False facts about creepy-crawlies you always thought were true

Some insects are beautiful. Some you could not want further away from you. We all flinch when we feel a creepy-crawly on our body, but no matter how you feel about them, there's a good chance you believe a few urban legends about them. Here are just some of the examples that paint these little bugs in the wrong way.

You swallow eight spiders a year in your sleep

We all have a friend of a friend who woke up one night and pulled a spider leg out of their mouth. According to rumor, that is solid proof that we swallow up to eight spiders a year in our sleep. This urban legend has been around forever, but it doesn't even have a disembodied spider leg to stand on.

According to Scientific American, while there are a variety of spiders that live in houses, they would rarely make it to your bed since it isn't a natural place for them to find prey. (If you have bed bugs, spiders might come to bed with you, but spiders aren't the problem anymore at that point.) What's more, the natural vibrations emanating from our bodies warn spiders not to hang out on us.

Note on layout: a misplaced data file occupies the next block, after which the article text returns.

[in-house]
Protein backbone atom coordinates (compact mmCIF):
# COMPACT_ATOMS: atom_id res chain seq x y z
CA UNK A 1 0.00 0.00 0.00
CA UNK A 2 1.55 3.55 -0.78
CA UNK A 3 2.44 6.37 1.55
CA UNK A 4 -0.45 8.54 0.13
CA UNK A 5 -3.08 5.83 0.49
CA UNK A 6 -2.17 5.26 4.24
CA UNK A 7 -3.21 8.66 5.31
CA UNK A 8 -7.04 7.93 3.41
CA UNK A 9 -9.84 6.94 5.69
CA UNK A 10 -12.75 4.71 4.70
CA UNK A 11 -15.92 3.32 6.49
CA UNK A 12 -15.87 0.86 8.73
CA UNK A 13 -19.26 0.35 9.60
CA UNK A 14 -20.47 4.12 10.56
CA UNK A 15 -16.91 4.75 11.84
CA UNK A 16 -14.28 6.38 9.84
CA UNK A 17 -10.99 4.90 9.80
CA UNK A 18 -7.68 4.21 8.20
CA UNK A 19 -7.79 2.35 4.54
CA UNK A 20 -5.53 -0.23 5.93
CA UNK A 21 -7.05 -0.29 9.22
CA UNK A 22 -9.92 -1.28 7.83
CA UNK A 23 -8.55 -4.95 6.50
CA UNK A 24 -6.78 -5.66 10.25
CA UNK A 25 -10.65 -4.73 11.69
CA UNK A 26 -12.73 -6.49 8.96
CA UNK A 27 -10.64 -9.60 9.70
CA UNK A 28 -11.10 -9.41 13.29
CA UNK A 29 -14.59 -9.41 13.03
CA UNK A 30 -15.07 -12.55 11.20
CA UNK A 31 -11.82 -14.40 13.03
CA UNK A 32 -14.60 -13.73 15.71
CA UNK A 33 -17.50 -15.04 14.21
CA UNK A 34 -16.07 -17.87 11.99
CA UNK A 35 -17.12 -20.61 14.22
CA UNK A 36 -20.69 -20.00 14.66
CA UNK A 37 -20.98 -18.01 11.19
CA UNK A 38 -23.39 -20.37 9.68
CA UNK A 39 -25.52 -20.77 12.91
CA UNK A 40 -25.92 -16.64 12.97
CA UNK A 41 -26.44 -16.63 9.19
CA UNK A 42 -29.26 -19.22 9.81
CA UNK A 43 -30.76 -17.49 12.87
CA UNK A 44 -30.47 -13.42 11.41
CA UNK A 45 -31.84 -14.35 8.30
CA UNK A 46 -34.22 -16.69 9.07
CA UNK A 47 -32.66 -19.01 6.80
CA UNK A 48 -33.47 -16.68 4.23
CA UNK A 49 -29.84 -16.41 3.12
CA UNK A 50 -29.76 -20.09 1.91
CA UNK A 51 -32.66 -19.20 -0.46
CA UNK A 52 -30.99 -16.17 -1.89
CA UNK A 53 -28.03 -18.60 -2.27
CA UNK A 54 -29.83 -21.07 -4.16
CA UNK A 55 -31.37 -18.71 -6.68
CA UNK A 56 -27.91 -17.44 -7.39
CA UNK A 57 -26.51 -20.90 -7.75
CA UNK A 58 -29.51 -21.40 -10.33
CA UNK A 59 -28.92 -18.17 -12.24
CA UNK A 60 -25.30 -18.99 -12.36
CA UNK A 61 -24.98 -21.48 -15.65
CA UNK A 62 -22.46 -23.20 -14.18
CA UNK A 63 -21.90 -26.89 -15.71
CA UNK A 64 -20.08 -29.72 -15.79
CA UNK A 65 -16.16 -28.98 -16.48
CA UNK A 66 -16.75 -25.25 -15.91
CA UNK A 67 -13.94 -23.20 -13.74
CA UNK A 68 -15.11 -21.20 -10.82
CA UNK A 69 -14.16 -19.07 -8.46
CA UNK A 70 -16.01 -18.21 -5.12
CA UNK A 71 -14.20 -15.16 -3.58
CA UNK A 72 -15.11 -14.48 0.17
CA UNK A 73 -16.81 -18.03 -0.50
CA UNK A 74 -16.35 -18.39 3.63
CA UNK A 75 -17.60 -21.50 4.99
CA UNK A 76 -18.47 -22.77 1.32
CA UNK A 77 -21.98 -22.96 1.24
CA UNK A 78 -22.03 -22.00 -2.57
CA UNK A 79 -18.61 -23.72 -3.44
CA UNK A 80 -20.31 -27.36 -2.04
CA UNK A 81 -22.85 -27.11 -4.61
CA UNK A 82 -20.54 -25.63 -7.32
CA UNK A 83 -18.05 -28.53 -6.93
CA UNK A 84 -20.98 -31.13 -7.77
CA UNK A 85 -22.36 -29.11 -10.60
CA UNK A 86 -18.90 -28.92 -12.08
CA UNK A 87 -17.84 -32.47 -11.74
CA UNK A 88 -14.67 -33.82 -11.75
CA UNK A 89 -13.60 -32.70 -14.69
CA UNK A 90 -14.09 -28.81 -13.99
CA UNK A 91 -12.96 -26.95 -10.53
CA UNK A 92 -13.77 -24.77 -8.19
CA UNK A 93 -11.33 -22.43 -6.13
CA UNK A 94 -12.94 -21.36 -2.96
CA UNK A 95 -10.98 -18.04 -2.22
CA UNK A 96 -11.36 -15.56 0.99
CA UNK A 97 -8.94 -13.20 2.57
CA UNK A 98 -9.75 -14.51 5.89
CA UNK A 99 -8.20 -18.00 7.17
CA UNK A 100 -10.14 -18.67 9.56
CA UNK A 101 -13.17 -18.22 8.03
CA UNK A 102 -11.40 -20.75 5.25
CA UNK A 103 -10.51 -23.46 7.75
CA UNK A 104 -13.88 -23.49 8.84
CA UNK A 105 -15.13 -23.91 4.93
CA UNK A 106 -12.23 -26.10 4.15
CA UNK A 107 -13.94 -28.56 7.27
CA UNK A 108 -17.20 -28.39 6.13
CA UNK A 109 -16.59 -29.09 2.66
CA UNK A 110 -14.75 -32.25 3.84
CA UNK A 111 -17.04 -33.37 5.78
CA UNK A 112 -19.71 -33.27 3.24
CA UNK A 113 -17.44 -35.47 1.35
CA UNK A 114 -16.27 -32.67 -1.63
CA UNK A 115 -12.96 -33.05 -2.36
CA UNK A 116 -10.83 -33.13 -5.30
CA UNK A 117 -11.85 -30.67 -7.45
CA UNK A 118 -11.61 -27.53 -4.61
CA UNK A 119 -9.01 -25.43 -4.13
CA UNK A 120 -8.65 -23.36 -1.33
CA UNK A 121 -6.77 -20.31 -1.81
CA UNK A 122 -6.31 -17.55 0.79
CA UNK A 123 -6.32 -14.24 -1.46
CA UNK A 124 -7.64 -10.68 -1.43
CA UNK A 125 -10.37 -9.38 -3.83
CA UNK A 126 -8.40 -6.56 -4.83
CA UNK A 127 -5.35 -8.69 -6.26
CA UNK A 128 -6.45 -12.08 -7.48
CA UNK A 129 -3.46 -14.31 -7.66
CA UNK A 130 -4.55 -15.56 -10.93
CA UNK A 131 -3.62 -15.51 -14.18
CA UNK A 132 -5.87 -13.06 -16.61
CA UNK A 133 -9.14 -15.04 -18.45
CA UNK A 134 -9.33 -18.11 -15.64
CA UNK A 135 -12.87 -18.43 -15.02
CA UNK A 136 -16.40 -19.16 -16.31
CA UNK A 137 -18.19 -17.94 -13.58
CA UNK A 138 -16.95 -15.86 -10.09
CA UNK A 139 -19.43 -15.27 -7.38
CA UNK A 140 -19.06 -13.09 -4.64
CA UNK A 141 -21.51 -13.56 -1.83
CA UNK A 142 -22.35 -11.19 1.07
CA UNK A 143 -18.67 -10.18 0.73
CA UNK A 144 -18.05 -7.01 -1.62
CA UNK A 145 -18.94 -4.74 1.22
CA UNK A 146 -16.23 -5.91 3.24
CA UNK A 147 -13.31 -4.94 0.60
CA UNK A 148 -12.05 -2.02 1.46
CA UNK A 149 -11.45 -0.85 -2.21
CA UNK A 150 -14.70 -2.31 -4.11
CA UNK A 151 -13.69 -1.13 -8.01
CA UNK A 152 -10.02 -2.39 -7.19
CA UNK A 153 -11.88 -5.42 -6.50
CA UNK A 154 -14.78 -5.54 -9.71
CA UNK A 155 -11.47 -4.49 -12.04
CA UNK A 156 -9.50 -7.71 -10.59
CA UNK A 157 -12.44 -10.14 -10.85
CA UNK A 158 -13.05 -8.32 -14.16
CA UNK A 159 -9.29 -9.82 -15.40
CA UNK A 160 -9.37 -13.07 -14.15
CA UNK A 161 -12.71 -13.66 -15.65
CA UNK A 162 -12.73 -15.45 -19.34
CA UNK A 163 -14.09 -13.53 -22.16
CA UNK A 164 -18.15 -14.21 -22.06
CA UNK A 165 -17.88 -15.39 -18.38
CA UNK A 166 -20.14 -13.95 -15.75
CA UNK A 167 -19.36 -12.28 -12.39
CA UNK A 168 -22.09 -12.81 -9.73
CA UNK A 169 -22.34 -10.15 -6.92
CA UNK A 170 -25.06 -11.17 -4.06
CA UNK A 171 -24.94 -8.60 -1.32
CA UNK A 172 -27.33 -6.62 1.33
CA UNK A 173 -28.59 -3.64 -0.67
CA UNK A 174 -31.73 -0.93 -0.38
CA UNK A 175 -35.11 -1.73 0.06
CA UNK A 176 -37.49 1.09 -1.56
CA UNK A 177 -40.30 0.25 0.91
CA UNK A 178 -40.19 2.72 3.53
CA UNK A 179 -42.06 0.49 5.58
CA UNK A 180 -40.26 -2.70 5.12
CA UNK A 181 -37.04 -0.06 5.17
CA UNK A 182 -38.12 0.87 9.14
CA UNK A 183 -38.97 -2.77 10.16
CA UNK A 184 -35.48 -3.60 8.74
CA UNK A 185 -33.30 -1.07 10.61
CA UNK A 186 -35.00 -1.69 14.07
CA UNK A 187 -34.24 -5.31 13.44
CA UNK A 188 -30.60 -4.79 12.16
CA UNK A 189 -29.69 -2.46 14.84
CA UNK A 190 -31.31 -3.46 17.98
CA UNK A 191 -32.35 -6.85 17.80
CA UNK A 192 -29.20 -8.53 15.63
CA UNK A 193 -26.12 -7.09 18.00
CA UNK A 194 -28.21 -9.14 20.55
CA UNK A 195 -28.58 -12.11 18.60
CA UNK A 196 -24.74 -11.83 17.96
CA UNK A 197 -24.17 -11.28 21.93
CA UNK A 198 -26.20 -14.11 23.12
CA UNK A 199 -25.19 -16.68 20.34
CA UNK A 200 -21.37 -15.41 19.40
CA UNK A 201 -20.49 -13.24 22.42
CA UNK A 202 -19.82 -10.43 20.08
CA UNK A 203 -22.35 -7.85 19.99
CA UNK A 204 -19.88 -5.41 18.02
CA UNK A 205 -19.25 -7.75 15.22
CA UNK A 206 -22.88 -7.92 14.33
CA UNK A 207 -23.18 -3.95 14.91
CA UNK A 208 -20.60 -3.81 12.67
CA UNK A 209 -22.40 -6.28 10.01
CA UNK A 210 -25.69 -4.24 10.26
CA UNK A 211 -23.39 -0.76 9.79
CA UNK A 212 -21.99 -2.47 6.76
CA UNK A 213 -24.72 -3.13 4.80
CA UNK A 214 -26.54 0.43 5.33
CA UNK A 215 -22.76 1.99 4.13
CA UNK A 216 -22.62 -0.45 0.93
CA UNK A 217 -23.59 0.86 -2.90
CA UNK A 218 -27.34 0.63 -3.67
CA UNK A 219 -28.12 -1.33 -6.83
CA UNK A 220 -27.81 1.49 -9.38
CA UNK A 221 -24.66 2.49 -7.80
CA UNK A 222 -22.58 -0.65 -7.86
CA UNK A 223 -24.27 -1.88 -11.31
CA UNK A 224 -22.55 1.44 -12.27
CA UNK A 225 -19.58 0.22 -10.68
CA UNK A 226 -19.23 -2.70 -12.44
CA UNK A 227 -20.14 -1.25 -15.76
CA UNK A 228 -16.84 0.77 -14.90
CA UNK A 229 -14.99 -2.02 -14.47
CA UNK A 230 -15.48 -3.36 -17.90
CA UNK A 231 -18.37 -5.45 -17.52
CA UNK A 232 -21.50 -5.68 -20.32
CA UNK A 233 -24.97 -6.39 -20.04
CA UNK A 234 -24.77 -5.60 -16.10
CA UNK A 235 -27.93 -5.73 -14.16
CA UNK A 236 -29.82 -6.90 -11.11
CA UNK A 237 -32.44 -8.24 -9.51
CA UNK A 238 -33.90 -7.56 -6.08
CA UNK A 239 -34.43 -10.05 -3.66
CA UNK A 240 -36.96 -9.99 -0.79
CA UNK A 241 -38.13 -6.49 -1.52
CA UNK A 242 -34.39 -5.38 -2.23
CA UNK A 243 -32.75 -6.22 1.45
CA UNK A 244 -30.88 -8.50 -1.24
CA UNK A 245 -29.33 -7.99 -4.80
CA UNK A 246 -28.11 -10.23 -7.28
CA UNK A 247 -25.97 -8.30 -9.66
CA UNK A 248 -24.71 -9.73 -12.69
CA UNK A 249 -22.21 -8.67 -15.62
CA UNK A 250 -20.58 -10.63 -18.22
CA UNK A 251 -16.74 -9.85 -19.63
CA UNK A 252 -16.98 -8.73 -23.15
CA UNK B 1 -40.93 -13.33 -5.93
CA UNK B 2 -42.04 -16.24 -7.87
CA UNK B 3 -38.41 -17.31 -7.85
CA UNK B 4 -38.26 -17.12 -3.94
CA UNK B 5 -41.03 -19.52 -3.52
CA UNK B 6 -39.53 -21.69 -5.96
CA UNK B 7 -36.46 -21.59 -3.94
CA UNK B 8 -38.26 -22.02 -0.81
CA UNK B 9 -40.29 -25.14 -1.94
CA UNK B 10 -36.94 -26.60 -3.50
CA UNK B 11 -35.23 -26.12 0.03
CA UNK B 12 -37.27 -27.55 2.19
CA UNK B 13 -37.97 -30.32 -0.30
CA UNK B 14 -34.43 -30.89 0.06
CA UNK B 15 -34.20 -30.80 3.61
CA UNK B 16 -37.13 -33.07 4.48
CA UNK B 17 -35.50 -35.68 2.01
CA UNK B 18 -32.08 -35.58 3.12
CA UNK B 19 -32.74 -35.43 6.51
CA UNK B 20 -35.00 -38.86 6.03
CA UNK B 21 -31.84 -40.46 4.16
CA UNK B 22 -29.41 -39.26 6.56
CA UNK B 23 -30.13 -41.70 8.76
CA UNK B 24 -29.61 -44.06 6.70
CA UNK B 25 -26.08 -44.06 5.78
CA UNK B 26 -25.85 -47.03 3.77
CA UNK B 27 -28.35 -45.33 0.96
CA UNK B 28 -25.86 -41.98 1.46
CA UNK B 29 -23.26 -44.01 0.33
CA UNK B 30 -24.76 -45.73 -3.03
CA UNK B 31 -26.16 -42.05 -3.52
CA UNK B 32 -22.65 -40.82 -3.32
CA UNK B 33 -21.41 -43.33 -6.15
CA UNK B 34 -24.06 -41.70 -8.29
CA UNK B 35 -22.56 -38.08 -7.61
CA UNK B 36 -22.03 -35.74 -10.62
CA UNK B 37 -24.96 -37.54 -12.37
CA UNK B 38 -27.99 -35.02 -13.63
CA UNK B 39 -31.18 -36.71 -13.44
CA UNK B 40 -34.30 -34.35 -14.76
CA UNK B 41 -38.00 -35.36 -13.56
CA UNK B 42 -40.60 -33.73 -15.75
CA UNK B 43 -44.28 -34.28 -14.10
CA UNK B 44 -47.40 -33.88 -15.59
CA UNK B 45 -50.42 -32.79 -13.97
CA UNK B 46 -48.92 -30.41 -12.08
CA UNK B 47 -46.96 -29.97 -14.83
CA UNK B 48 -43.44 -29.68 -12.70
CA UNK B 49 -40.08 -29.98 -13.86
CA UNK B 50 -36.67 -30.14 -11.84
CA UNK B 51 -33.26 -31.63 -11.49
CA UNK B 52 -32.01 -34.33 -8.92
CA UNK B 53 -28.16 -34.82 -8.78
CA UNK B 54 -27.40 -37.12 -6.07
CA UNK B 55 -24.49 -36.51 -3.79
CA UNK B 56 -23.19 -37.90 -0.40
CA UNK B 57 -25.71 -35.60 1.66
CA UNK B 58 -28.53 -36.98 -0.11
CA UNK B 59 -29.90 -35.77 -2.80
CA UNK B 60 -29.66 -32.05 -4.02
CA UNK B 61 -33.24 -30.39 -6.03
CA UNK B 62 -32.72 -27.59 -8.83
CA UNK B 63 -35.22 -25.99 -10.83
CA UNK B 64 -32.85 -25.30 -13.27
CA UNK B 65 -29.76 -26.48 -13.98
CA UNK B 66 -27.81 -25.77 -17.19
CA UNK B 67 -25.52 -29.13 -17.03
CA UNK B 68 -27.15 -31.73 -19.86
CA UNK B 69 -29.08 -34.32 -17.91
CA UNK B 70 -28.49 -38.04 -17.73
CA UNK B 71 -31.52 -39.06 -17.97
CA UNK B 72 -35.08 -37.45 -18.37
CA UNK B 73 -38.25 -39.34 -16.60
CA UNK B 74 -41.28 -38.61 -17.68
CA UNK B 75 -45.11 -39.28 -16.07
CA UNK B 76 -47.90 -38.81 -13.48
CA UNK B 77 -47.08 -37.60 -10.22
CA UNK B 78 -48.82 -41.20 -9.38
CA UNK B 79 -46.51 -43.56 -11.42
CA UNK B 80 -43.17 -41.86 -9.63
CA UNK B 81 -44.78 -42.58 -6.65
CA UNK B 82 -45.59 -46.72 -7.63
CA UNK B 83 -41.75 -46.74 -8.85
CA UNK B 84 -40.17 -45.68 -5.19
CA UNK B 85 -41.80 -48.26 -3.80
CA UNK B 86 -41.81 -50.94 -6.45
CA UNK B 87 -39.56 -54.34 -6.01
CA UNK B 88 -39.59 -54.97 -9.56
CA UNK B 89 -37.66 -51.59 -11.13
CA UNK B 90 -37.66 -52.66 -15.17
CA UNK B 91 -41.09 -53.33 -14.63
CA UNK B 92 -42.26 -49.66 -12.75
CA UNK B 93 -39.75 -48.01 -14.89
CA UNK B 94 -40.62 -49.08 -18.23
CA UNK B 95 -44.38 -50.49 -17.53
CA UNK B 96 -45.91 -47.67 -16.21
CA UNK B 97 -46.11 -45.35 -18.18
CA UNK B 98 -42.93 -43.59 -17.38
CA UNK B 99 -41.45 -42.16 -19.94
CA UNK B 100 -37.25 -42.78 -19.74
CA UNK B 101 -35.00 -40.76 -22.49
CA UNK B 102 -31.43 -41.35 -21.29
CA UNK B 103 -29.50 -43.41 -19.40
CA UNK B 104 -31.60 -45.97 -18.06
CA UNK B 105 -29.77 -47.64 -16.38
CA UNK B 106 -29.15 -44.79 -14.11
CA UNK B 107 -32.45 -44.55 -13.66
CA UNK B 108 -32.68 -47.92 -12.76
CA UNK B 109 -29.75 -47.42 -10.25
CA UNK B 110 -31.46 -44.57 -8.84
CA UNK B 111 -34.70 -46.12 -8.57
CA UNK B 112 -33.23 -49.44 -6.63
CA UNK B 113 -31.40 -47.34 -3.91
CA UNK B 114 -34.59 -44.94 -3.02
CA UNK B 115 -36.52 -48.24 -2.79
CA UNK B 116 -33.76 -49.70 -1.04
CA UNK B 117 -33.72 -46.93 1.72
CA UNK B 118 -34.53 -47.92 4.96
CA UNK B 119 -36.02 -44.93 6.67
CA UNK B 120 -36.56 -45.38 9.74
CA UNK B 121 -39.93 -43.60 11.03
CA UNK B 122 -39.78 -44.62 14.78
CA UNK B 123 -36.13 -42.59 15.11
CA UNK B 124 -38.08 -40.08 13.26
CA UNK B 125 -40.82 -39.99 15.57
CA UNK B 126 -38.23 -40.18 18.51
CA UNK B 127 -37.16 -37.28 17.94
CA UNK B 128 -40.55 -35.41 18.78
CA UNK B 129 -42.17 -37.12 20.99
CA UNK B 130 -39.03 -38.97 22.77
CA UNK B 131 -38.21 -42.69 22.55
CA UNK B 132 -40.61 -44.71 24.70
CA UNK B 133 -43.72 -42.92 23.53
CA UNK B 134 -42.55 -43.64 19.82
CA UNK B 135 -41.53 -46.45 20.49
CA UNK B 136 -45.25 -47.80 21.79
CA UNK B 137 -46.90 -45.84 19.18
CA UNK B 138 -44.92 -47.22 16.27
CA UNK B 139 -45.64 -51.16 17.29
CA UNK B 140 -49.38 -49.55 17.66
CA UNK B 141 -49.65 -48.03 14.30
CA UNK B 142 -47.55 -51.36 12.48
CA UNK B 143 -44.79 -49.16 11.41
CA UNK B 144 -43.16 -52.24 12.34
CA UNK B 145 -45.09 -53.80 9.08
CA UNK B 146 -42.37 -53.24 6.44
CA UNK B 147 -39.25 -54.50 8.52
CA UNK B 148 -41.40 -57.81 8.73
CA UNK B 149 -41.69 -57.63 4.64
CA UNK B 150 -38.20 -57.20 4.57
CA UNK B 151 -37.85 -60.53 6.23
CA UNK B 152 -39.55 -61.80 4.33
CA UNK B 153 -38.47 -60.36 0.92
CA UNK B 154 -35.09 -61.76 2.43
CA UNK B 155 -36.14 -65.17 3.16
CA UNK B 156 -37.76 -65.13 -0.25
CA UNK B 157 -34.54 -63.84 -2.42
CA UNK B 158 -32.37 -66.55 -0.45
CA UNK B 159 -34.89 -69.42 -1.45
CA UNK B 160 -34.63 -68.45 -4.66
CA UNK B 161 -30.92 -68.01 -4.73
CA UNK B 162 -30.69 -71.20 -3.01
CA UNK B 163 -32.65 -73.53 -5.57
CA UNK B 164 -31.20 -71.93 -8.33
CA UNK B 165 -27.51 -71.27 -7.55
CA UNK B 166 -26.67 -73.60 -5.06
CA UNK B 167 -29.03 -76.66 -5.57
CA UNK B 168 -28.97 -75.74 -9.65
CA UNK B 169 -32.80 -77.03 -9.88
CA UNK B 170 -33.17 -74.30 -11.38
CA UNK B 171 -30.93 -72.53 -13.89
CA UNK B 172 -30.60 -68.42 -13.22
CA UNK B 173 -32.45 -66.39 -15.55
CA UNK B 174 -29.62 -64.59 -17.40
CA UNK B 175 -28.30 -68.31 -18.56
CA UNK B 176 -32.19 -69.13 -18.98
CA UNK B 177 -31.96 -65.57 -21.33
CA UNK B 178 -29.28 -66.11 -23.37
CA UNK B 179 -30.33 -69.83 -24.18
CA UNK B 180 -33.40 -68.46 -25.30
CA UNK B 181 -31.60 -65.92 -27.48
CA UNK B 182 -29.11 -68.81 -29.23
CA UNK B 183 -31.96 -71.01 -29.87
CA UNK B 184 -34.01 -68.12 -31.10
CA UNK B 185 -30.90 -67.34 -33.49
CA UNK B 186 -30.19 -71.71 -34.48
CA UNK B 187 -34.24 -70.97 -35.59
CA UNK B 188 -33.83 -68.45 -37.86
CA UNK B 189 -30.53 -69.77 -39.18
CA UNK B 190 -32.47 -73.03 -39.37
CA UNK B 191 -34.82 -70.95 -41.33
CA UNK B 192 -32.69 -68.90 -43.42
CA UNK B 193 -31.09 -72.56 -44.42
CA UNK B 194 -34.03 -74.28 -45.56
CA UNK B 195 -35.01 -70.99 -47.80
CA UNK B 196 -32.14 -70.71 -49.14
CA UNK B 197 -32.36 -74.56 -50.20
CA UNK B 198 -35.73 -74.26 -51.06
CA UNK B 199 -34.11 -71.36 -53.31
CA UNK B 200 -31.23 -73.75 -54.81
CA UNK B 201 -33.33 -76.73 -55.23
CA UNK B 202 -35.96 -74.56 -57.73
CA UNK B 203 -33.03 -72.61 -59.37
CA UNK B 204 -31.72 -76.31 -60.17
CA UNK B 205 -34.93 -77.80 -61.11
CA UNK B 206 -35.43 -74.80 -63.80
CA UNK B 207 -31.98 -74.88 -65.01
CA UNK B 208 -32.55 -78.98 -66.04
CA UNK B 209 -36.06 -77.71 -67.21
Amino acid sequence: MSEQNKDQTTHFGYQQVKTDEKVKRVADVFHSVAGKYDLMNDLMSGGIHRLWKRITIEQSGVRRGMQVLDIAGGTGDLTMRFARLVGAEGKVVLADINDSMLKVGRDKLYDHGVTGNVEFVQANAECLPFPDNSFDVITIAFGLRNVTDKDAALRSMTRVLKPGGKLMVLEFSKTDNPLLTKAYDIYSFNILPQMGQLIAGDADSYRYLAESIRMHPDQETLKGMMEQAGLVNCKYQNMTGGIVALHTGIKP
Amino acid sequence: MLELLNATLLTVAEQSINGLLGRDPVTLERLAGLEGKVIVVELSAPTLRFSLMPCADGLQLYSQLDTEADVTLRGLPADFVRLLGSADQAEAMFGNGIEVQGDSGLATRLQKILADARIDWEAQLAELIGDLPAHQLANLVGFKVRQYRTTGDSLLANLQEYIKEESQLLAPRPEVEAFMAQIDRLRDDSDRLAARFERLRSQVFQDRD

Even if a spider did end up on you, it probably wouldn't head for your mouth. If your mouth is open, you're probably snoring, which would make more of those scary vibrations they hate. And a decent-sized spider crawling across your face would probably wake you up before it made it to your mouth anyway. So no matter what that friend of a friend claims, the science says they probably didn't get the chance to swallow even one spider, let alone eight every year.

You can tell a ladybug's age by its spots

As children we all sang the song, "Ladybug, ladybug fly away home, your house is on fire and your children are gone." As an adult, you realize this is a pretty messed-up rhyme. Who is setting fires to all these plants? Why are we taunting the ladybug that landed on us with death of her family? Who ever thought "home" rhymed with "gone"? We may never know these answers, but what we do know is that you can't tell a ladybug's age by its spots.